3. Cultural Services

Cultural services are exclusively non-material benefits that serve human well-being. This category includes the value of nature for tourism and recreation, as well as more conceptual and intrinsic forms like spiritual or aesthetic values. Examples can include the value of a clean and healthy ocean for beach goers, the value of a given species or place to an indigenous culture, and even the value of an animal like a polar bear to you as an individual that you may never encounter but value the existence of nonetheless. In some cases, like for tourism and recreation, the value of these services has the potential to be monetized, but in many cases they remain only conceptual or theoretical. They are also very subjective, the values potentially changing significantly from person to person. Yet for this reason, unbounded by the constraints of monetization and free markets, cultural services may be the most significant kinds of ecosystem service. They can allow anyone, anywhere, to hold value in forms of nature in their own backyard, or thousands of miles away in the most remote corners of the planet. The potential value is limitless.

4. Supporting Services

Supporting services is the one category that does not transfer value from natural capital to people directly. Rather, this category includes all the conditions and processes required for the other three categories of ecosystem services to exist. As a result, this category is especially broad and can include the production of oxygen in the atmosphere, the development of suitable habitat for plants and animals, nutrient cycling, and anything else critical to life. A specific example in a marine context could include primary production in the ocean, or the growth of phytoplankton which are often referred to as the “building blocks of the ocean”. Humans do not typically eat phytoplankton (though that may be changing), but they are the first link in the food chain (or web, more accurately) that supports fish and other seafood that we do eat. Not to mention, they produce half the oxygen on earth.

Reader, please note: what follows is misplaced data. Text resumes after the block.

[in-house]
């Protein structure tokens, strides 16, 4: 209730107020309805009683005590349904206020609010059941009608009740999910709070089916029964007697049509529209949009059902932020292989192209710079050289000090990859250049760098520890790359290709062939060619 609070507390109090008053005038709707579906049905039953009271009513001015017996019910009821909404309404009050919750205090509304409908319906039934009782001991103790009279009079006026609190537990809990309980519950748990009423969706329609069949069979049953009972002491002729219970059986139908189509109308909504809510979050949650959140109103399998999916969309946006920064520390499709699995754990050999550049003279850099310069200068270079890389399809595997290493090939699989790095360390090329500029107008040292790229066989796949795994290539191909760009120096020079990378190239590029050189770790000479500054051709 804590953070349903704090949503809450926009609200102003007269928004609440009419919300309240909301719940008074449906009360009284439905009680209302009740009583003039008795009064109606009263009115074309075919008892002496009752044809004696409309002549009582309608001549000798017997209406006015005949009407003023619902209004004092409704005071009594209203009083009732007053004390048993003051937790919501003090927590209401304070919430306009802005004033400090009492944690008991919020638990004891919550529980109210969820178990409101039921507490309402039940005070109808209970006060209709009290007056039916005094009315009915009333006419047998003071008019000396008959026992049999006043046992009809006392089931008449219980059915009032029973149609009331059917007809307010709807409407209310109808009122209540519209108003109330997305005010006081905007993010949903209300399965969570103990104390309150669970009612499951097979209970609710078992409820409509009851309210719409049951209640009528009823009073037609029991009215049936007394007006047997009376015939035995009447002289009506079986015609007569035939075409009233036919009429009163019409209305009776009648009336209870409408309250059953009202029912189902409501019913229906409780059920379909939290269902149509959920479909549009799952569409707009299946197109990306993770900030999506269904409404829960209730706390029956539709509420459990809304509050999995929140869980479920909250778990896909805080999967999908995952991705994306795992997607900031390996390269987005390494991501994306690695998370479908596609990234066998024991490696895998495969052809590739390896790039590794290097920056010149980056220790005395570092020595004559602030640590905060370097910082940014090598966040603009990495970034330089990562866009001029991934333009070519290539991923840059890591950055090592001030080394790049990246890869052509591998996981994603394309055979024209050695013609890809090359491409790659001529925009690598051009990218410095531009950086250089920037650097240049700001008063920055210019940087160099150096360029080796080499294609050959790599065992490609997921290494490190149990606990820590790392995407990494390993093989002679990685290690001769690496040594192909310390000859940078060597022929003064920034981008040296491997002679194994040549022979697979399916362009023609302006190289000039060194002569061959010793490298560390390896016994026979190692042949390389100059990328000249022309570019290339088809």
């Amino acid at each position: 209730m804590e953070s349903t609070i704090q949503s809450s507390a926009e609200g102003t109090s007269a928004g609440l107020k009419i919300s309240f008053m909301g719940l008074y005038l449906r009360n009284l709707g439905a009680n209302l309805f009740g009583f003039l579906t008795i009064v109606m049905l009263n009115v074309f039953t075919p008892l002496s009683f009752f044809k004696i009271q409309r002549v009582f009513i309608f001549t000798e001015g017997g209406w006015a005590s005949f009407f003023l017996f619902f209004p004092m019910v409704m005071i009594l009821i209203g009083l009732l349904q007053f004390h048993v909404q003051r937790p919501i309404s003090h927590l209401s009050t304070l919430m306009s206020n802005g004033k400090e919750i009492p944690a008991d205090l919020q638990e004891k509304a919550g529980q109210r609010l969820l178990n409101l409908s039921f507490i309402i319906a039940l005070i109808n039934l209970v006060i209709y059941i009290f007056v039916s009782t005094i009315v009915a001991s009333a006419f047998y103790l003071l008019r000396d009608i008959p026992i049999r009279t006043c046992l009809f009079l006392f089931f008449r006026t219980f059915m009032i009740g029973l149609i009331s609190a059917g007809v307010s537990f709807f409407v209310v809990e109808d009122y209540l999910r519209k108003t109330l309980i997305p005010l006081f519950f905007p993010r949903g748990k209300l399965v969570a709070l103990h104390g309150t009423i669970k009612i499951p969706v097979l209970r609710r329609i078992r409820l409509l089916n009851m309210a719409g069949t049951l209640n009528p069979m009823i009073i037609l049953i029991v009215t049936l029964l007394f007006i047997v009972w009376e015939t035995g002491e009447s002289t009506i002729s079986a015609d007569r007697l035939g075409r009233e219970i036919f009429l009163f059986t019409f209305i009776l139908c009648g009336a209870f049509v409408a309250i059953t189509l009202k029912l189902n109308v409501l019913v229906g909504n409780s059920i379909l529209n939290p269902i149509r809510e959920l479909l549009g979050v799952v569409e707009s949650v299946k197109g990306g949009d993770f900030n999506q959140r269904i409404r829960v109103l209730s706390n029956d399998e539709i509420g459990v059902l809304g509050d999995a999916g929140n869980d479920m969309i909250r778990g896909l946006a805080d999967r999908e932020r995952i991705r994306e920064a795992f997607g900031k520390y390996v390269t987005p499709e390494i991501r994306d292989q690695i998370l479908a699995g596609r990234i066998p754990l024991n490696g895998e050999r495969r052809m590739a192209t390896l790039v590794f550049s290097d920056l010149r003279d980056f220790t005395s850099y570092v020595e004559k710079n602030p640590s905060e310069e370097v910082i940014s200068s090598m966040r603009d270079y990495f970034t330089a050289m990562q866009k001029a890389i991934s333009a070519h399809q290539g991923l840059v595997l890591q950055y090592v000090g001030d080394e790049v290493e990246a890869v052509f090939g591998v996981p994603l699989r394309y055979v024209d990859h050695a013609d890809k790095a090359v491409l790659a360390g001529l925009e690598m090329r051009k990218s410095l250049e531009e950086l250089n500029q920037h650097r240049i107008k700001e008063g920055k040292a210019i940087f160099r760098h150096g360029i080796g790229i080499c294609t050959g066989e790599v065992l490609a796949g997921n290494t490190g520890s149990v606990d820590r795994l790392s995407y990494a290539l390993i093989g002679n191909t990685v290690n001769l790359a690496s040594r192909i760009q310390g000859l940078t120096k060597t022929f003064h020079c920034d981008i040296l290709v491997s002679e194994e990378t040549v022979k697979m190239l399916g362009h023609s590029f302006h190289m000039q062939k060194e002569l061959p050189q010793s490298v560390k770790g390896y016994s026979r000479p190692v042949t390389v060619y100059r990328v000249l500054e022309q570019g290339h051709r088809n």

This was only a brief run down of the four types of ecosystem services that benefit society, and are critical to the “Blue Economy”. In upcoming pieces, we will address each one individually in far greater detail, including how they are analyzed and evaluated, their relative values, and how they play a role in policy decisions for the ocean. Until then, should you wish to learn more on your own, I’d refer you to the Millennium Ecosystem Assessment (MEA).

Backed by the UN, the MEA brought over 1,300 scientists together from 2001–2005 to take the most comprehensive shot yet at evaluating the giant menu of ecosystem services around the world. In all its reports and volumes, it is self-described as, “a state-of-the-art scientific appraisal of the condition and trends in the world’s ecosystems and the services they provide…and the options to restore, conserve or enhance the sustainable use of ecosystems”. It even includes detailed local level assessments (e.g. ecosystem services in northern Wisconsin), if you want to see what’s happening ‘in your neck of the woods’.

John Bohorquez is working toward a PhD at Stony Brook’s School of Marine and Atmospheric Sciences, with a focus on economics of marine ecosystems and conservation finance.

Read more at medium.com/@johnjoaquinbohorquez.



John Bohorquez, PhD
World Ocean Forum

Multidisciplinary marine conservation scientist. Affiliations: The Ocean Foundation, The Conservation Finance Alliance, & Stony Brook University. USA/Colombia.